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Sex offence has been a burning problem of the society. Legislations have been passed by the government to stop the ever increasing rate of sex crimes. This paper talks of the laws passed by the government to combat such heinous crimes and details some facets of its implementation and challenges.
Sex Offender Registration
Sex offender registration involves the collection and upkeep of the database pertaining to details of the ones who are convicted, cautioned or released from prison for a sexual offence. The registration process has attained significant amount of importance as sexual offence is a heinous crime which leads to indelible mental torture.
There are more than half a million of sex offenders in America. There were and are many laws in place to handle this severe problem. According to the Pam Lychner Act of 1996, the Attorney had to maintain the database of certain convicted sex offenders. It also instructed to verify the whereabouts of the offenders who reside in states without a "minimally sufficient" sex offender registry program. Whenever these offenders were released from prison they had to inform the authorities within ten days. Then came the Jacob Wetterling law and Megan's law which provided the states financial assistance as well as discretionary powers on registering and notifying about the sex predators.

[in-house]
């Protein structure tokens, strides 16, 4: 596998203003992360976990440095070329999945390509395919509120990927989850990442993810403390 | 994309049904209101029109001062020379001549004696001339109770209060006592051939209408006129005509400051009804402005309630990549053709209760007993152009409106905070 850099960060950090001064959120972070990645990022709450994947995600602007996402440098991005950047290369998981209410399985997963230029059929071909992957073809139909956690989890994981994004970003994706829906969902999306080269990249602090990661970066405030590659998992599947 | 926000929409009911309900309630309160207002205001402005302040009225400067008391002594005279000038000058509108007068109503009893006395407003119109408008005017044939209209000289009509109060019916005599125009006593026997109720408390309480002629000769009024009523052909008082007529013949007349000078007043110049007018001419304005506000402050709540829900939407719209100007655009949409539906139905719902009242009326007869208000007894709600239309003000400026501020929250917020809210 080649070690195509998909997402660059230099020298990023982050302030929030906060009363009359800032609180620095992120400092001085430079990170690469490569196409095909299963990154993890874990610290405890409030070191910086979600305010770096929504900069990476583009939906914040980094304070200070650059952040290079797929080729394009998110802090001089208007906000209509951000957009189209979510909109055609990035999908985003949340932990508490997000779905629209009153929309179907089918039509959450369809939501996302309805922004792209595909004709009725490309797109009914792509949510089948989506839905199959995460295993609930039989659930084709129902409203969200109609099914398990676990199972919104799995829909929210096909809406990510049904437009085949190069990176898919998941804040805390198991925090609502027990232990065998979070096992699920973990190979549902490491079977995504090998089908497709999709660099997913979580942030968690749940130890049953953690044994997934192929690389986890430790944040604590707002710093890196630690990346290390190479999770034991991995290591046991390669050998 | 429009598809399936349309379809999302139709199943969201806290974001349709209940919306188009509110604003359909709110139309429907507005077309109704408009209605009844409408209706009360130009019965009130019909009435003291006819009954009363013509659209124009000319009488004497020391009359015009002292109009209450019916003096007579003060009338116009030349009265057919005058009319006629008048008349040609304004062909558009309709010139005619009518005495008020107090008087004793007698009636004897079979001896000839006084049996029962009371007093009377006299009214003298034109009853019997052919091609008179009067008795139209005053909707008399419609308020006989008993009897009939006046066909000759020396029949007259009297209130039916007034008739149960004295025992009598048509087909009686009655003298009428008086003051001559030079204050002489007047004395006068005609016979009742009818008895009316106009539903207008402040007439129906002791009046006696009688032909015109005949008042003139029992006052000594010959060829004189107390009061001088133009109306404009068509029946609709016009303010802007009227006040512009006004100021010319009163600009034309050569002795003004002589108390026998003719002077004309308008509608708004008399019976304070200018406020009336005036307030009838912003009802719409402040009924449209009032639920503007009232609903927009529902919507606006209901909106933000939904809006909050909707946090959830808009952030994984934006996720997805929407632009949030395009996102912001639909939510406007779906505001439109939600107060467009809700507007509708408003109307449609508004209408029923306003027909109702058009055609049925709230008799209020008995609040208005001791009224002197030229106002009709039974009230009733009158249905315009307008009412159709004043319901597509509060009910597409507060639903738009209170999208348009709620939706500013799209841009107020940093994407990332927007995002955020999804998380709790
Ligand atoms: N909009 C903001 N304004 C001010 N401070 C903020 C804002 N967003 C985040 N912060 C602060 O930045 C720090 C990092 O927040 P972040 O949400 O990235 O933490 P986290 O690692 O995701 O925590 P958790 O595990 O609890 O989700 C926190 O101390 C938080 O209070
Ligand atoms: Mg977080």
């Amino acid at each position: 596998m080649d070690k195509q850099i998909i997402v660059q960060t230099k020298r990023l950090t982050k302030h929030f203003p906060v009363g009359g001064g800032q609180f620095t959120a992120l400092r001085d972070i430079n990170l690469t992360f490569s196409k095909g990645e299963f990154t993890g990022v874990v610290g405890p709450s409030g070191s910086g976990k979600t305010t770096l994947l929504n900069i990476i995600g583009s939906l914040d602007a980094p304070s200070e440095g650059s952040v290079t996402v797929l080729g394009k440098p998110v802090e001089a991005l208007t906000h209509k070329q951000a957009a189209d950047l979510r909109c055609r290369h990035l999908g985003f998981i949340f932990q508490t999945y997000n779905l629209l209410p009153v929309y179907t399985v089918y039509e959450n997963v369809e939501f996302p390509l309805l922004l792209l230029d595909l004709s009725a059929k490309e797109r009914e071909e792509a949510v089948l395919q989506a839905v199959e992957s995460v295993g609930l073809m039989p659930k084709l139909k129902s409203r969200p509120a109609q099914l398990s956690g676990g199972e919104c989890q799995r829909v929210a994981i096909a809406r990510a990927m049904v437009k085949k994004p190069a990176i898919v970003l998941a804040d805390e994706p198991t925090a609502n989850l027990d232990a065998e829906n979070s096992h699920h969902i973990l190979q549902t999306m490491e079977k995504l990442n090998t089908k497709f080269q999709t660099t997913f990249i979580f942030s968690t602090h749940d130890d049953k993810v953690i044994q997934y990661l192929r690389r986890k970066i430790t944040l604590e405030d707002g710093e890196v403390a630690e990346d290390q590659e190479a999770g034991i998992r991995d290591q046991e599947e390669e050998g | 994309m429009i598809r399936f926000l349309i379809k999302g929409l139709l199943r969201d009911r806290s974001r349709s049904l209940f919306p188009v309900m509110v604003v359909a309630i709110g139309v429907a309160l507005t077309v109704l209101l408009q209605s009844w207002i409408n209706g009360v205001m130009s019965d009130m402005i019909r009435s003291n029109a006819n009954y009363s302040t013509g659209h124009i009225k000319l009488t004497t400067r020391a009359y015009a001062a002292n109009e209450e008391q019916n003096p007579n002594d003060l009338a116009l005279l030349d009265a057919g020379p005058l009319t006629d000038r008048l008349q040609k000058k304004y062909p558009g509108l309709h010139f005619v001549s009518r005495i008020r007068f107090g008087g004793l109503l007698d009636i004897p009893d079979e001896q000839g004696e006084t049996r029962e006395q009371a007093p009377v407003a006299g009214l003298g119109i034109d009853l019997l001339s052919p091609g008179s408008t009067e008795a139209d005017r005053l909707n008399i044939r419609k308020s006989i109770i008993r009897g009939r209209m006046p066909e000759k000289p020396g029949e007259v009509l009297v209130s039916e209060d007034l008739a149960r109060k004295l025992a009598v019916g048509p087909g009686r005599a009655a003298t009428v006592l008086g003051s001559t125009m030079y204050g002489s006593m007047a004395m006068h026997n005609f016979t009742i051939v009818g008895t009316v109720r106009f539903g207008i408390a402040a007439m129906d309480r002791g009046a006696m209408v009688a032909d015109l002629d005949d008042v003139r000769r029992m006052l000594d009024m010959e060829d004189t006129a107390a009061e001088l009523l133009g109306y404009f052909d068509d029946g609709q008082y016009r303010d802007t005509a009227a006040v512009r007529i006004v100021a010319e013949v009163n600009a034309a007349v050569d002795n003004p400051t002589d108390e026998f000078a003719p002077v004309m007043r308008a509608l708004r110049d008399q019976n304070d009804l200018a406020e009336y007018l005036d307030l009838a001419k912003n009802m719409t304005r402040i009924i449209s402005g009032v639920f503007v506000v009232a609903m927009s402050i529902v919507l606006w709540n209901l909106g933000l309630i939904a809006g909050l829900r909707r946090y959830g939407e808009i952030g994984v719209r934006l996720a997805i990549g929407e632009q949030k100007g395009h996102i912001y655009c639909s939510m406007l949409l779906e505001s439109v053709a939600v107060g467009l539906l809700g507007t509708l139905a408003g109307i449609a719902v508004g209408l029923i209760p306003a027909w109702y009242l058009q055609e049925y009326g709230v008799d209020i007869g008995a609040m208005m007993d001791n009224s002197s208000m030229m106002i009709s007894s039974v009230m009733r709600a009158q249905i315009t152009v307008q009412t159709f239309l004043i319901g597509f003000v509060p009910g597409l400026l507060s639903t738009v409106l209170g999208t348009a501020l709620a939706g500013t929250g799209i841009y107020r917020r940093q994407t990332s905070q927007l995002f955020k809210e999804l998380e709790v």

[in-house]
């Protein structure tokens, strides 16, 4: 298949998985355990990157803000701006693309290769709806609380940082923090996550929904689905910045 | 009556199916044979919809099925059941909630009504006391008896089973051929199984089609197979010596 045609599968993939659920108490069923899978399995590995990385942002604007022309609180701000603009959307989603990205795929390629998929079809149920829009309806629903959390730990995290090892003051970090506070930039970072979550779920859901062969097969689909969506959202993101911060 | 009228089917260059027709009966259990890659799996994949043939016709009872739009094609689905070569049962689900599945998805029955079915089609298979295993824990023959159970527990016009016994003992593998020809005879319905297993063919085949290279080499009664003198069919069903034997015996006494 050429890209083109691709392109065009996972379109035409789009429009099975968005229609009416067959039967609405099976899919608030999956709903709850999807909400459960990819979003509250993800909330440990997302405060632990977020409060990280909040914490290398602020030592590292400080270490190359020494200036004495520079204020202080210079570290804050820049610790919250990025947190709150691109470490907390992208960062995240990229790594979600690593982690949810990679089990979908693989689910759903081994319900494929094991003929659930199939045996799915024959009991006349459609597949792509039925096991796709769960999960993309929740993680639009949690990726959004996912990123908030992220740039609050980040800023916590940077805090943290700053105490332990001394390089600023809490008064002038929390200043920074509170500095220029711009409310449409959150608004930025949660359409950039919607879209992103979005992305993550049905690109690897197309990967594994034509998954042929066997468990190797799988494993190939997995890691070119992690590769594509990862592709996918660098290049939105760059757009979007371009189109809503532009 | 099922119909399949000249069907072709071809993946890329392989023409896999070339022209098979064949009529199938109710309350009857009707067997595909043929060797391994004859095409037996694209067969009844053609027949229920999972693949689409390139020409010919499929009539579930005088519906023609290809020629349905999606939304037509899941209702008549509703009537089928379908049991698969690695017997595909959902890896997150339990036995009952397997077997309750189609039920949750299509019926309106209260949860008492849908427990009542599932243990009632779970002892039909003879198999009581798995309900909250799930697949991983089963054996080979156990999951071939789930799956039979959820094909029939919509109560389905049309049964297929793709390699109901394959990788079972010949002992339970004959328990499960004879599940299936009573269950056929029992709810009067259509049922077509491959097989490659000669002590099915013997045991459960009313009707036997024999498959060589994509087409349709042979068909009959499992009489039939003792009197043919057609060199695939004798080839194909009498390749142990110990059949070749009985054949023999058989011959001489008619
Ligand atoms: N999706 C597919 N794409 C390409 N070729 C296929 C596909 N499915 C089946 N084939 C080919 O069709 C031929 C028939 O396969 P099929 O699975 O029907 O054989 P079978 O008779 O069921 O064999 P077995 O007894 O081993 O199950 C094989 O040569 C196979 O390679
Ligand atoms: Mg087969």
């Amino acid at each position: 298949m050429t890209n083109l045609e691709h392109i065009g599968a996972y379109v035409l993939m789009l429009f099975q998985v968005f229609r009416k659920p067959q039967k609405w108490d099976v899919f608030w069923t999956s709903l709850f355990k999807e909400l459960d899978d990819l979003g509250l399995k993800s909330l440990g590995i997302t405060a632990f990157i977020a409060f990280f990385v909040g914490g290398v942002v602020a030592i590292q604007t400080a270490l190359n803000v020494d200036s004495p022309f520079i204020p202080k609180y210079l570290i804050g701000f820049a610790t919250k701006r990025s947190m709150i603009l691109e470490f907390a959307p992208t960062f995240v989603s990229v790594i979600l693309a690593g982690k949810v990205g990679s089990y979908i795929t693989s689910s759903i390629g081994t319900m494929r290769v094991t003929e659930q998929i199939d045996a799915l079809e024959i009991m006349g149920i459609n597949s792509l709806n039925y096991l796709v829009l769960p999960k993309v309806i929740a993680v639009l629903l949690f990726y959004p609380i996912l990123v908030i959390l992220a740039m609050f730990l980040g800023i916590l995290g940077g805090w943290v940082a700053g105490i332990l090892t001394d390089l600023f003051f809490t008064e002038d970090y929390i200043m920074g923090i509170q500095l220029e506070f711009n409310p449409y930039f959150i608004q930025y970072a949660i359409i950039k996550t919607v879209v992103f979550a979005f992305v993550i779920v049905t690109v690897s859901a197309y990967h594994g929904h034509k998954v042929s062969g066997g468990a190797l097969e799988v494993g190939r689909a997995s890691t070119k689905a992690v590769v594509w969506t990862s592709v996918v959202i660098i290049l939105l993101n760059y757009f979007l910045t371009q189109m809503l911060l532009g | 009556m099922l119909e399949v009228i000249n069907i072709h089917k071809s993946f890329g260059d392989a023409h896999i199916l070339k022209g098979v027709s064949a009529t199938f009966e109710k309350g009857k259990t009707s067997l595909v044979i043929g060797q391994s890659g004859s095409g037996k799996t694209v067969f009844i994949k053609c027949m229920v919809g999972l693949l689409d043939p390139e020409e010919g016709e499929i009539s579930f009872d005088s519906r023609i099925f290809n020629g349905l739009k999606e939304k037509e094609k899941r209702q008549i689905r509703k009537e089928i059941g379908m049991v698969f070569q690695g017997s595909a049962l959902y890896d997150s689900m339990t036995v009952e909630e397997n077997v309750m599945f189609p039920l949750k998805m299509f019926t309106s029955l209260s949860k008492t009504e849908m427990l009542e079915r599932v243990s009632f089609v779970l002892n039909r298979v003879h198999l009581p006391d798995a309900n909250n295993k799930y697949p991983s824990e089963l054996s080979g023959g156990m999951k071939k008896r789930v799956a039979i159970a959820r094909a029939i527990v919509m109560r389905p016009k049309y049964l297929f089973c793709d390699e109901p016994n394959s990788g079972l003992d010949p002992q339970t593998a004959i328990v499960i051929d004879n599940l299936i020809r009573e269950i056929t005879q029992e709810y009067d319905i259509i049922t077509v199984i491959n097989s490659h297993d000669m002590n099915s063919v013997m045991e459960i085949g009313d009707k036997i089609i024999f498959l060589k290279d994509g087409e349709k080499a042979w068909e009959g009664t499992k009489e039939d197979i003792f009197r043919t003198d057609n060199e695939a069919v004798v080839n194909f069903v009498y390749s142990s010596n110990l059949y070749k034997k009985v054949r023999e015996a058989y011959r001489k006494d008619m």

In 2006 President Bush passed the Adam Walsh Child Protection and Safety Act which segregated the culprits into various tiers making the laws more stringent for the gruesome criminals. A national registry for the offenders was to be formed and all the states and territories had to follow same rules to supply the information of the offenders on the Internet.
Despite all these laws, still some of the offenders are able to pass through the crack as many remain unidentified. Relatives and kith and kins of the victims are never brought to the book as they take advantage of being close to the victim and are never reported by kids due to hesitation or immaturity to decide. The state of California was first to implement the registration program. The people advocated for Proposition 83 for lifelong monitoring of the offenders and make the state free of predators but the proposition was later challenged.